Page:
The girl smiled, her metal braces glimmering.
Later, Mr. Chornak pulled up at a school where the director, Liliane Abrão Silva, showed off albums from school beauty contests. She allows scouts to visit during class breaks.
“Since I got to this school, five have left for São Paulo to become models,” she said. “The girls who do not have money to go to university will have to stay here and work in the fields.”
The next morning, Mr. Chornak studied the girls returning with red lollipops from recess. “There is nothing special here,” he declared.
At another stop, Mr. Chornak staked out a school in Paraíso do Sul (population 8,000) with the tools of his trade: business cards, camera, measuring tape and a notebook.
The bell rang and students streamed out. Mr. Chornak stopped a tall, skinny blond girl. Within seconds he was fluffing her hair and taking her measurements, directing her to pose against the wall.
Mr. Chornak also drove to Venâncio Aires, where a billboard heralded “the land of the Fantastic Girl,” alluding to a television show that featured a local girl.
At a small tobacco farm he visited Michele Meurer, a blue-eyed 16-year-old discovered while riding her bicycle to school. Timid and shy, she cried profusely the first time she went to São Paulo. The next time, she lasted six days before Mr. Chornak sent her home.
Her mother, who grew up speaking German, had never left the town until the São Paulo trip. They live in a four-room house with chickens and dogs. Michele keeps the freezer in her room for lack of space.
Mr. Chornak counsels Michele to use sunscreen while working in the fields and to watch her diet. Bursting with pride, her father enrolled her in English classes in case she went abroad.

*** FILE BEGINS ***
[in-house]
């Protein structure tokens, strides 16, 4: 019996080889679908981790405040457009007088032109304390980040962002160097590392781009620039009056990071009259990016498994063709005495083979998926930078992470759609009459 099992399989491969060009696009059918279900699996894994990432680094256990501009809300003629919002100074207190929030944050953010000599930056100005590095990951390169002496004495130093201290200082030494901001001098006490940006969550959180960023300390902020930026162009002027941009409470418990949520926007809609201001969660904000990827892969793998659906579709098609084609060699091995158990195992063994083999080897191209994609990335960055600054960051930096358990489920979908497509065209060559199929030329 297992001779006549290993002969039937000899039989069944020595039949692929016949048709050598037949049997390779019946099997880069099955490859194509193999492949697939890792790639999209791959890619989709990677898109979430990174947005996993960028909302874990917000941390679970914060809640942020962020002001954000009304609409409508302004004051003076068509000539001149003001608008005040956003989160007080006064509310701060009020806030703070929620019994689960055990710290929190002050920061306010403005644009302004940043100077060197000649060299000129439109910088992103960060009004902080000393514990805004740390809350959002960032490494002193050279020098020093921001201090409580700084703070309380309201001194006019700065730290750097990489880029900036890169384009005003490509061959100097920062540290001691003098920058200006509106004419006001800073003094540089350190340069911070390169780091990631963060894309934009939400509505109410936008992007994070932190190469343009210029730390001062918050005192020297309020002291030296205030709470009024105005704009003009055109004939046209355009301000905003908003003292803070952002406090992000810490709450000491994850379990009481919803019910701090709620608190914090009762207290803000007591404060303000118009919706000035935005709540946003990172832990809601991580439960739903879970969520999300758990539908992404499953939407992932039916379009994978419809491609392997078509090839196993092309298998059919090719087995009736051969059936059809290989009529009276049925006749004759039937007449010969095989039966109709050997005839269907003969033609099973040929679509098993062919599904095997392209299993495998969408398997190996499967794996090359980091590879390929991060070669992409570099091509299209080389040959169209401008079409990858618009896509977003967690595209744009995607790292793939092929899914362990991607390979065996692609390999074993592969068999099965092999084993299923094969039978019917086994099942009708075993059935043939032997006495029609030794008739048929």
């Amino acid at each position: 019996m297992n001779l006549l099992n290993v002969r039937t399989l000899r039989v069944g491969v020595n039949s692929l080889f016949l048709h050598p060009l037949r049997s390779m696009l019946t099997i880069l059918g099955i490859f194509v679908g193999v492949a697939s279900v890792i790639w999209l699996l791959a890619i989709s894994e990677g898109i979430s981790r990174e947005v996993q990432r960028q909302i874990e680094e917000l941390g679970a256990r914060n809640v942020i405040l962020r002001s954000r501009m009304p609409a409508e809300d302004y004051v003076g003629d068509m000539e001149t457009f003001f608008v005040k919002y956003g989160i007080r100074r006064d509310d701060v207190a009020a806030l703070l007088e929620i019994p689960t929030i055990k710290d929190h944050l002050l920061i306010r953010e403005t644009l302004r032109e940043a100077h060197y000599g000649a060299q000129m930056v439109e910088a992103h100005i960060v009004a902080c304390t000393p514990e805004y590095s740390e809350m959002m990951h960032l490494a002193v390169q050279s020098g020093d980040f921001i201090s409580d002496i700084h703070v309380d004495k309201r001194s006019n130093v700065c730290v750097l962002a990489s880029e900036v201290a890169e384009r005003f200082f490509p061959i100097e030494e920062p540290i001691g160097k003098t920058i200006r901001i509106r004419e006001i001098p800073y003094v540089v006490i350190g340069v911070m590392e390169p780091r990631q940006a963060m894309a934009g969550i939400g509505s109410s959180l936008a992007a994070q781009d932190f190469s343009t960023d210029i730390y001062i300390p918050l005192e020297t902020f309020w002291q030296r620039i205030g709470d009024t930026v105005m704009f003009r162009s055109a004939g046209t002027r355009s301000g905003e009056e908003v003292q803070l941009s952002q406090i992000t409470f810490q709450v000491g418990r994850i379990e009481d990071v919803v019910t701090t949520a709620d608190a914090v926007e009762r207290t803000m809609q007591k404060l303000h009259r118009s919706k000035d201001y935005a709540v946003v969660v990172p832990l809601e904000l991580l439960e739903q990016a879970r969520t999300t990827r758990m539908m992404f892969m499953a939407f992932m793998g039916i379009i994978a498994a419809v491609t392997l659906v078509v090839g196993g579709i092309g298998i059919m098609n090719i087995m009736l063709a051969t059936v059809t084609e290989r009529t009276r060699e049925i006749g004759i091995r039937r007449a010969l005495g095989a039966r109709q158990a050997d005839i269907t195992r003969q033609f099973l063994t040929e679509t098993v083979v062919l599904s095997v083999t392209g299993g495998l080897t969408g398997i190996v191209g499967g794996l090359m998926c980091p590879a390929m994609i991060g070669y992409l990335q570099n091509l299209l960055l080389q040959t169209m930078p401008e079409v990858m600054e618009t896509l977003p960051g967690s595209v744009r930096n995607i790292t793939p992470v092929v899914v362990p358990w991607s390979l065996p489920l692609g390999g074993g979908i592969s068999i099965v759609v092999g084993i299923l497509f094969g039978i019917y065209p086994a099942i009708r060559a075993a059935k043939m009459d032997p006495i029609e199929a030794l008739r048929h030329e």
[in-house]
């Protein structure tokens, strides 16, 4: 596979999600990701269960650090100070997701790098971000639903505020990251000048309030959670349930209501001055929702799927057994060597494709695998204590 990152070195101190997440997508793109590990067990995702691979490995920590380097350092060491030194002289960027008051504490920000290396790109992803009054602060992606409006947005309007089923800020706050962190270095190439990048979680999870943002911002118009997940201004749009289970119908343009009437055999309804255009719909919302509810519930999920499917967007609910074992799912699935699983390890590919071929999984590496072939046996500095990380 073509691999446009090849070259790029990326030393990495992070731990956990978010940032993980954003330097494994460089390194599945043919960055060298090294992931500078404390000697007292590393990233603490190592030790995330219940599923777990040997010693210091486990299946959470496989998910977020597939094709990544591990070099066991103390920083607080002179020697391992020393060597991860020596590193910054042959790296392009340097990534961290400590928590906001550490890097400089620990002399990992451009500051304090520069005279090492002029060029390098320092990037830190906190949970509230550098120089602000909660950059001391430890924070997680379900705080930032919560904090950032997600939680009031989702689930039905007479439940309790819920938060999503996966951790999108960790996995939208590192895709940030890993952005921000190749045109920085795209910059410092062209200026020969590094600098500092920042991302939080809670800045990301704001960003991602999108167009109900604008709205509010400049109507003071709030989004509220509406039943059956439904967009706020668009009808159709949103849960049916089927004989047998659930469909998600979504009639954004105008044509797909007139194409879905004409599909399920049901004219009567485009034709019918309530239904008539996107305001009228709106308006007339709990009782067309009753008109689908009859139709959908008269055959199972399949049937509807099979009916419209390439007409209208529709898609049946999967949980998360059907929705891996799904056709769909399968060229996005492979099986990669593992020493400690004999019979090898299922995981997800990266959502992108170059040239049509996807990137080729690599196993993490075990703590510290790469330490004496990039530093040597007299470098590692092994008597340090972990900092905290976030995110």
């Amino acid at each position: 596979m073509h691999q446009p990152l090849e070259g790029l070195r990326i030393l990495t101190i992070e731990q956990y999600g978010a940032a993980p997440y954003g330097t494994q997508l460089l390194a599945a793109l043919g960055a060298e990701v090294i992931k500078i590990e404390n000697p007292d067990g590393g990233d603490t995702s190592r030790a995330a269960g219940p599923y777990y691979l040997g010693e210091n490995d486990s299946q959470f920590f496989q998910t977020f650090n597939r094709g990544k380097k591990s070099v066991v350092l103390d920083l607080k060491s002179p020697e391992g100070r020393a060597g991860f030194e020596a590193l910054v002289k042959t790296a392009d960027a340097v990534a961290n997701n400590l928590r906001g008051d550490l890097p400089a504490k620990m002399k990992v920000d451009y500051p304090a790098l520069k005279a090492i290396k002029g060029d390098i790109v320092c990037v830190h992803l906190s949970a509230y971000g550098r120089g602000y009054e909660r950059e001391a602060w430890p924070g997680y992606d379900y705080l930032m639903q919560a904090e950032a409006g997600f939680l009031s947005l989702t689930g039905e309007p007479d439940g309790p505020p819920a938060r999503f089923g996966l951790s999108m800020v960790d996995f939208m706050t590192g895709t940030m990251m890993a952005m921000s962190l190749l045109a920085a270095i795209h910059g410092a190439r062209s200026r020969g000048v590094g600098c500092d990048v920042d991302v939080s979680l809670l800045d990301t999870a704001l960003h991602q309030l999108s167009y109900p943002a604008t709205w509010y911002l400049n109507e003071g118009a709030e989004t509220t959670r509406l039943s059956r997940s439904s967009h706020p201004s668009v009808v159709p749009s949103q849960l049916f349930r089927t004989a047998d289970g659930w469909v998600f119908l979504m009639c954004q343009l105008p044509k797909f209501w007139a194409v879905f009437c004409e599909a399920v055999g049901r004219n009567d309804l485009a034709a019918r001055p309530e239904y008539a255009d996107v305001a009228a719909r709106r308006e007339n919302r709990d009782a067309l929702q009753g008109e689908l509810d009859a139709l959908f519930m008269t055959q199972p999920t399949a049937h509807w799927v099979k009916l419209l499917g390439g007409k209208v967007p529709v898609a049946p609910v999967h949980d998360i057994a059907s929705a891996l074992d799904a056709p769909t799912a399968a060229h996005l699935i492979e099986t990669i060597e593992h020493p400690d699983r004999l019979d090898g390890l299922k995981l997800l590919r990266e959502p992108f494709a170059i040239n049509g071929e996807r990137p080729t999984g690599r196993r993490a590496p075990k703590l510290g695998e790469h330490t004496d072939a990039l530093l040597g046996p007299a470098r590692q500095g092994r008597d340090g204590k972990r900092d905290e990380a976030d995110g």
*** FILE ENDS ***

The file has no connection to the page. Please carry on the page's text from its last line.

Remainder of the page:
“I want to give them a better life,” Michele said tearfully of her parents.
Recently, she went to São Paulo again, where Mr. Chornak put her in a three-bedroom apartment with 11 other girls. Two weeks before São Paulo Fashion Week, Michele packed up and left.
“I am very disappointed that Michele gave up,” Mr. Chornak said. “I invested a lot in her.”
| The north end of Times Square has been evacuated, from West 44th to West 47th Streets, after the police received reports of a suspicious package at Broadway and West 46th Street at about 12:45 p.m.
The package “looks like a cooler,” a police spokesman said. “We’re trying to see if it’s clear.”
It was the second suspicious-package call and at least partial evacuation in the area today.
Following in the footsteps of the Times Square hawkers who spotted the illegally parked Nissan Pathfinder, another street vendor on hyper-alert reported a suspicious package Friday morning.
The vendor, Hassane Soliman Elbaz, 30, parked his silver cupcake cart at the northwest corner of 45th Street and Eighth Avenue around 5 a.m. Several hours later, he noticed a small black duffel bag near a trash bin. He reported the bag to a mounted police officer shortly after 9 a.m.